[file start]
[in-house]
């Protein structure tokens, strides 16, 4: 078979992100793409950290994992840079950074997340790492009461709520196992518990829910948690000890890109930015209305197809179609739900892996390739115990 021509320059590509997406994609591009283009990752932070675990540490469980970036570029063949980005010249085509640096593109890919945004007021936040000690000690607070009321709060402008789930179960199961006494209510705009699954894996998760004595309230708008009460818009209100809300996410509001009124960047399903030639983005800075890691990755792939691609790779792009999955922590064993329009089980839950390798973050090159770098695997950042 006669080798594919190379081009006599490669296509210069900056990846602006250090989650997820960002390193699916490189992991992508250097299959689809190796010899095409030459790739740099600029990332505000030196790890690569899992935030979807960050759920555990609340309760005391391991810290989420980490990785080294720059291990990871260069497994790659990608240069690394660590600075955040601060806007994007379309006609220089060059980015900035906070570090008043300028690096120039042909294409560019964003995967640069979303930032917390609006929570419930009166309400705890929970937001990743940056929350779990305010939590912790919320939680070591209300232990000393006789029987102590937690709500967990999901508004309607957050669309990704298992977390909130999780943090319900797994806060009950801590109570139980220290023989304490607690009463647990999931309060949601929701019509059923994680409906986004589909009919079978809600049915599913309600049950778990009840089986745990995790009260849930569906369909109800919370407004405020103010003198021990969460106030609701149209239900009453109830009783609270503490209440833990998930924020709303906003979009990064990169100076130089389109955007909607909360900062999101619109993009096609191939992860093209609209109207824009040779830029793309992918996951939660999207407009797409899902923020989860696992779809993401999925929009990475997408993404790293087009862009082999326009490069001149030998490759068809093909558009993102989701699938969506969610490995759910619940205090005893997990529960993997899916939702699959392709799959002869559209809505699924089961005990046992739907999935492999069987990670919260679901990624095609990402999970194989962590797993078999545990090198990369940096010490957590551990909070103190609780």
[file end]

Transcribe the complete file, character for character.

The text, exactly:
[in-house]
């Protein structure tokens, strides 16, 4: 078979992100793409950290994992840079950074997340790492009461709520196992518990829910948690000890890109930015209305197809179609739900892996390739115990 021509320059590509997406994609591009283009990752932070675990540490469980970036570029063949980005010249085509640096593109890919945004007021936040000690000690607070009321709060402008789930179960199961006494209510705009699954894996998760004595309230708008009460818009209100809300996410509001009124960047399903030639983005800075890691990755792939691609790779792009999955922590064993329009089980839950390798973050090159770098695997950042 006669080798594919190379081009006599490669296509210069900056990846602006250090989650997820960002390193699916490189992991992508250097299959689809190796010899095409030459790739740099600029990332505000030196790890690569899992935030979807960050759920555990609340309760005391391991810290989420980490990785080294720059291990990871260069497994790659990608240069690394660590600075955040601060806007994007379309006609220089060059980015900035906070570090008043300028690096120039042909294409560019964003995967640069979303930032917390609006929570419930009166309400705890929970937001990743940056929350779990305010939590912790919320939680070591209300232990000393006789029987102590937690709500967990999901508004309607957050669309990704298992977390909130999780943090319900797994806060009950801590109570139980220290023989304490607690009463647990999931309060949601929701019509059923994680409906986004589909009919079978809600049915599913309600049950778990009840089986745990995790009260849930569906369909109800919370407004405020103010003198021990969460106030609701149209239900009453109830009783609270503490209440833990998930924020709303906003979009990064990169100076130089389109955007909607909360900062999101619109993009096609191939992860093209609209109207824009040779830029793309992918996951939660999207407009797409899902923020989860696992779809993401999925929009990475997408993404790293087009862009082999326009490069001149030998490759068809093909558009993102989701699938969506969610490995759910619940205090005893997990529960993997899916939702699959392709799959002869559209809505699924089961005990046992739907999935492999069987990670919260679901990624095609990402999970194989962590797993078999545990090198990369940096010490957590551990909070103190609780």